I suppose somewhere out there was an audience anxiously awaiting a follow-up to 2013’s wildly uneven “Now You See Me”. Still, you can call it the sequel I never expected. But modern day trends seem to indicate that when you bring in over $350 million at the box office against a $75 million budget chances are good the studio will push out another one.
So now we get the shrewdly titled “Now You See Me 2” with a slightly higher budget and slightly less money made at the box office. Still, $335 million is nothing to laugh at and apparently the series has its fans. Well they should be happy. “NYSM2” is more of the same – silly, a bit kooky actually, and all over the map.
Roughly eighteen months after slipping through the fingers of the Feds, The Four Horseman (the pop stars of the magic world) await their next assignment from The Eye, the goofy secret cabal of magicians revealed in the first film. They get their next job but are thwarted and exposed by a mystery man who also outs their FBI insider Dylan Rhodes (Mark Ruffalo).
The Horseman (Jesse Eisenberg, Woody Harrelson, Dave Franco, and new member Lizzy Kaplan) are abducted by a weaselly, off-the-grid tech wiz named Walter (Daniel Radcliffe). He brings the crew to Macau and blackmails them into swiping a computer device called “the stick”. Director John Chu (perhaps best known for the “Step Up” movies) goes the full “Ocean’s 11” route. In other words the film is not just trying to be a heist movie. It’s trying to be a really cool one.
But there is also Morgan Freeman and Michael Caine returning from the first film. Both have their own angles, both of which intersects with Ruffalo. Add in a few new characters – Radcliffe who is pretty good and Caplan who is fine. But there is also Woody Harrelson in the second of his dual roles playing Merritt’s identical twin. It’s a wacky performance, a stunningly bad character and an even worse wig.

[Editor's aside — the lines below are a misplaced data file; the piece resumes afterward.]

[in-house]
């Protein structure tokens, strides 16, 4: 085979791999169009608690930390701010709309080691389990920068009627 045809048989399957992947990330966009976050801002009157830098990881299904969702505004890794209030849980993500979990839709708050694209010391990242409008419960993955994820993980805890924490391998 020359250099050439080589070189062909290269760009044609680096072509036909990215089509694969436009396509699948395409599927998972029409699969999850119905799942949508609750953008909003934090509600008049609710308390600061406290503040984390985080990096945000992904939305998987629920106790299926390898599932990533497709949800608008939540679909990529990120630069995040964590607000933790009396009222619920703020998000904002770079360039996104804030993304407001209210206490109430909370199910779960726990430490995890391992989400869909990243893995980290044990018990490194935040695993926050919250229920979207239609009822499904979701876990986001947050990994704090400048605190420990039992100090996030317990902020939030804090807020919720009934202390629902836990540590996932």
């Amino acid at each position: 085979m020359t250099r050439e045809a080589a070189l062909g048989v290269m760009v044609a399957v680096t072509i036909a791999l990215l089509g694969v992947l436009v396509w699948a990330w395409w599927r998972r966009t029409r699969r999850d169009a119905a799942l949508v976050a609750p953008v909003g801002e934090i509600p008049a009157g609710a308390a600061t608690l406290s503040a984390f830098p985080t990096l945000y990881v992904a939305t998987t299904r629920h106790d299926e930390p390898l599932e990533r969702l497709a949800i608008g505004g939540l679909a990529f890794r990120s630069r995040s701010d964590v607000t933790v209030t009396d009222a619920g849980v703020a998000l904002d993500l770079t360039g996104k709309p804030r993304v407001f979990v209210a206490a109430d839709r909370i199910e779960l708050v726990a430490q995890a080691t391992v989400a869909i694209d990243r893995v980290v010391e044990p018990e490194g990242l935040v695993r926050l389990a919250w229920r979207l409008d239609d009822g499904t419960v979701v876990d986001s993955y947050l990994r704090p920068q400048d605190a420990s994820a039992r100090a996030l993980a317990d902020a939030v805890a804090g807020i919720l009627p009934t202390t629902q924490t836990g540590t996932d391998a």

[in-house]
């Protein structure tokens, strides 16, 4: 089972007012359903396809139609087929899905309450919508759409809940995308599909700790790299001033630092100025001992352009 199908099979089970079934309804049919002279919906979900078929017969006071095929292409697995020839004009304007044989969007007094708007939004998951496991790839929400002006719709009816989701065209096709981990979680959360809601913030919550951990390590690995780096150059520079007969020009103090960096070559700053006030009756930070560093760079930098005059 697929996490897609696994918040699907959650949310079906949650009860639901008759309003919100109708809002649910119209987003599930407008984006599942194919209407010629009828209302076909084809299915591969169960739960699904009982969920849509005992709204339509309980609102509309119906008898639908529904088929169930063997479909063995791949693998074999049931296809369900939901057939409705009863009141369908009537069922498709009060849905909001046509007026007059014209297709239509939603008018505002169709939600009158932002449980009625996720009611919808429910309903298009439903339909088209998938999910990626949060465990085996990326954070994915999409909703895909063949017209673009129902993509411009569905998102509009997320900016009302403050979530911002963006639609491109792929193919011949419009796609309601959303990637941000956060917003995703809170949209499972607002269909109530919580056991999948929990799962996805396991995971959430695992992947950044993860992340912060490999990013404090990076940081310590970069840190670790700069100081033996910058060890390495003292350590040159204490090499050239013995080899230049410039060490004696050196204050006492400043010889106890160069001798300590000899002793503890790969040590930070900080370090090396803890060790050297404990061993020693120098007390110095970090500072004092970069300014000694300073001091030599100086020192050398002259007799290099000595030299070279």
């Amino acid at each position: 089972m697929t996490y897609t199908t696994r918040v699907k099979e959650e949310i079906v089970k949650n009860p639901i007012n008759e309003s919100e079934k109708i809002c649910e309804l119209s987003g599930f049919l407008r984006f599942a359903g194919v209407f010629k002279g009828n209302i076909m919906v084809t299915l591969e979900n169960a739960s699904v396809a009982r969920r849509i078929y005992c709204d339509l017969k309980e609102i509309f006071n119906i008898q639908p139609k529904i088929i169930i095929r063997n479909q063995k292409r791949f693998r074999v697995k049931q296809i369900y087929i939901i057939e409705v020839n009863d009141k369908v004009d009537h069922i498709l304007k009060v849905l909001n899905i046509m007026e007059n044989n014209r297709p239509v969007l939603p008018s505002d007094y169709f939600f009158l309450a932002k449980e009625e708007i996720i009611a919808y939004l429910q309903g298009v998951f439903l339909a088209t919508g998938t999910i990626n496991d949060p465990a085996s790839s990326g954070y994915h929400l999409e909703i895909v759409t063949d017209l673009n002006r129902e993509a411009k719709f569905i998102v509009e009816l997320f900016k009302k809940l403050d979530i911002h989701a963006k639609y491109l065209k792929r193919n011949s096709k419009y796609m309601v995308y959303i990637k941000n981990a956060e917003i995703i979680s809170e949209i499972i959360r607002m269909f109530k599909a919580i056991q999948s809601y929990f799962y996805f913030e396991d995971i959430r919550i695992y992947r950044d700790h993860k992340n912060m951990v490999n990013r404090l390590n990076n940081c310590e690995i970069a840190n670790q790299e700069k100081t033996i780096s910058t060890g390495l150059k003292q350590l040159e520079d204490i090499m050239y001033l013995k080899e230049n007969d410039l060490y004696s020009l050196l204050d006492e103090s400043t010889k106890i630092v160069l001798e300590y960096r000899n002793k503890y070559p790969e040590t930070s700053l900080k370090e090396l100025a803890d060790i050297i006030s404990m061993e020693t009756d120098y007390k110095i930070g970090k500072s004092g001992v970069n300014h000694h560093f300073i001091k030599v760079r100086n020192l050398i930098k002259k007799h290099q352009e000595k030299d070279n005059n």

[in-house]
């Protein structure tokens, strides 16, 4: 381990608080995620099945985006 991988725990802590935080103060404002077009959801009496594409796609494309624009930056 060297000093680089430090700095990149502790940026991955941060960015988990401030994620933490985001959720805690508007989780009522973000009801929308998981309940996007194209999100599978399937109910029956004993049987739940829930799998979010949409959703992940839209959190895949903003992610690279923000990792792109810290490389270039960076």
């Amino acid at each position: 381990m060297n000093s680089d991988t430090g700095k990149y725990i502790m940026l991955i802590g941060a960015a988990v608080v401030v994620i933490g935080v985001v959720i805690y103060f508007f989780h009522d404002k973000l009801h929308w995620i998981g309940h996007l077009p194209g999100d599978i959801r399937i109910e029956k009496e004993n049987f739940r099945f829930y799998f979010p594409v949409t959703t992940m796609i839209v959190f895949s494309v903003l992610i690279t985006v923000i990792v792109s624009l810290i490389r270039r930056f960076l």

And then there is the magic – rarely ever genuine illusion. Instead the majority is glaringly computer-generated making any impressive “Presto” moments all but nonexistent. And when they do try to offer up some form of explanation it’s too absurd to be taken seriously or with humor. There is the key heist scene which is actually pretty fun. It’s preposterous beyond measure and requires some of the worst security guards on the globe. But it’s an entertaining bit if you’re able to turn off your brain.
There is some occasional good chemistry between the Horseman and there are moments when you think the movie is going to fully embrace its corniness. I wish it had. Instead the smoke-and-mirrors story flies all over the place and never firmly lands anywhere. It’s a messy movie but not quite fun enough to call a glorious mess. Perhaps it is marginally better than the first film but I could never say that with any hint of confidence.
VERDICT – 2 STARS